What they do: Help improve your community by performing service with others – not service to others. The Center houses over 60 student-led community service groups; we also provide tutoring for Baltimore elementary school students, interns to work in area non-profits, and support for faculty who want to incorporate community projects into their curriculums.
What they do: Through coaching, mentoring, collaborations with campus partners, and community-building programs, the Center for Student Success focuses on every aspect of your undergraduate experience, providing an environment where you can maximize your potential and acquire the ability to thrive — at Johns Hopkins and beyond.
What they do: Chances are you’ll spend less than 20 hours a week in the classroom – a lot less than you’ll spend where you live and eat. Turn here to find on- or off-campus housing, learn about dining plans, work through roommate problems, and more. Your ties to community living won’t end once you leave university housing. Our staff also provide resources for those students living off campus.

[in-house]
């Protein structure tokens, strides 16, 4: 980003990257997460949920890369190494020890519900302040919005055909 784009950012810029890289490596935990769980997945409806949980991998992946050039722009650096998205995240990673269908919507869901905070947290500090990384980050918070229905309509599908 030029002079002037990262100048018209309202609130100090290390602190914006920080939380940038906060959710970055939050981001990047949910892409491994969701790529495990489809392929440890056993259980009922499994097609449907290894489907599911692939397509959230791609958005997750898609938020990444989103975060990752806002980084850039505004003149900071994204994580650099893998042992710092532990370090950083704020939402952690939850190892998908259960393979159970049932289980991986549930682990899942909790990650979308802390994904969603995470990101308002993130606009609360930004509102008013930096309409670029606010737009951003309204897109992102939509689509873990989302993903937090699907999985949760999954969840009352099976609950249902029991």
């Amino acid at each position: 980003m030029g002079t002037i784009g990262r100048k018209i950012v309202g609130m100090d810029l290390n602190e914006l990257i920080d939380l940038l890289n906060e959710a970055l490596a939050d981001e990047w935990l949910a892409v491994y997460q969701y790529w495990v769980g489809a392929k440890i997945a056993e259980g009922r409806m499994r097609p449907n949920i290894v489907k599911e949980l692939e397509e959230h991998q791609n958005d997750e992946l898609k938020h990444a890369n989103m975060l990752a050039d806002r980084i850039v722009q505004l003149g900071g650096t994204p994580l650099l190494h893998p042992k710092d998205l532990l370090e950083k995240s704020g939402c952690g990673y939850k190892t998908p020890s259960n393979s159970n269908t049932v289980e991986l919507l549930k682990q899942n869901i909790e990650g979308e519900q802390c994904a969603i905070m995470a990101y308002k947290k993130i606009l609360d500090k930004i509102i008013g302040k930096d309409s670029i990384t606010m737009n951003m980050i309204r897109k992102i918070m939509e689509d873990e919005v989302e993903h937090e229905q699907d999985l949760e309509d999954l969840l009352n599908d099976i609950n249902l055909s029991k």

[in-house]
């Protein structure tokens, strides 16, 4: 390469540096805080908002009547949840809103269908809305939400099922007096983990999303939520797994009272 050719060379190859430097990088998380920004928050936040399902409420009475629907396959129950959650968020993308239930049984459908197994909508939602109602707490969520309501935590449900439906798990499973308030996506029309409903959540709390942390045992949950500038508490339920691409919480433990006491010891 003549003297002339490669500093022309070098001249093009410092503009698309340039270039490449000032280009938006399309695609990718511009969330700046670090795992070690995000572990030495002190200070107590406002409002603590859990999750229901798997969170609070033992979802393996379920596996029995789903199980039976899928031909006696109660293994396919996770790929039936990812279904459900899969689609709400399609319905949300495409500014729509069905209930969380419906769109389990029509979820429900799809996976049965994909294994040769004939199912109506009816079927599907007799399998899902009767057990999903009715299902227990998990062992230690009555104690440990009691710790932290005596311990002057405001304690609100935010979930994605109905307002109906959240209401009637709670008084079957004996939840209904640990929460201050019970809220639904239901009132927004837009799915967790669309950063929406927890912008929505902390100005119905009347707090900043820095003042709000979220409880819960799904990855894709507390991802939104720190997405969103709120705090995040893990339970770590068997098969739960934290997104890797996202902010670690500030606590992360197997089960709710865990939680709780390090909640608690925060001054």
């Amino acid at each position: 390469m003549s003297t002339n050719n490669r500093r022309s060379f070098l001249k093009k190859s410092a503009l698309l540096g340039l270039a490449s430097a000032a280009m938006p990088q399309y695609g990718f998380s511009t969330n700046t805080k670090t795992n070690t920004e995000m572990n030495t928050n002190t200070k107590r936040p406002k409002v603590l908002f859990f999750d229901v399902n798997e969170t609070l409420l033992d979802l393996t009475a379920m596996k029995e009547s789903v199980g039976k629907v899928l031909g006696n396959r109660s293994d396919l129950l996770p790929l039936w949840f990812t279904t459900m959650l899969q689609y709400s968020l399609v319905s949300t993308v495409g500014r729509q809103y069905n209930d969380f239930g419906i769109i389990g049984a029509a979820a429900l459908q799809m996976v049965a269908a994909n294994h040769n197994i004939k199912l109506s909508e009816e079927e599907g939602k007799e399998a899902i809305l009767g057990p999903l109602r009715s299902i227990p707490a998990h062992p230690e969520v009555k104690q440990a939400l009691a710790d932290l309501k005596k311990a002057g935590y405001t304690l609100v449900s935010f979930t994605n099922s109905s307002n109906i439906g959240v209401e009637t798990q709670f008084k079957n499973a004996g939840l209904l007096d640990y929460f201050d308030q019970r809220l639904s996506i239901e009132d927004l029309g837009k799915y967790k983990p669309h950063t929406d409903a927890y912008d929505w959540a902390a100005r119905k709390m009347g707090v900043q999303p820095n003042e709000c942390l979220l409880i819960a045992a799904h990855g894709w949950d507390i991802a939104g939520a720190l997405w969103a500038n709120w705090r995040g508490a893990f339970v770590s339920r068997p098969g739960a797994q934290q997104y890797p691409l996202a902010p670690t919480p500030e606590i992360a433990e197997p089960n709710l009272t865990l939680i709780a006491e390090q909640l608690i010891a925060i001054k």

What they do: If you need to talk with someone, or have a friend who might need help, the Counseling Center offers free services to students on the Homewood and Peabody campuses. The psychologists and other members of our staff offer individual and group therapy, workshops on personal growth and development, and support and advice. We can be reached 24 hours a day.
What they do: The Dean of Academic and Student Services works with partners across the university to ensure student success both at Hopkins and beyond. With responsibility for the Career Center, National Fellowships Program, Student Disability Services, and several other areas, the dean’s office builds programs and initiatives in the area where academic and student affairs intersect.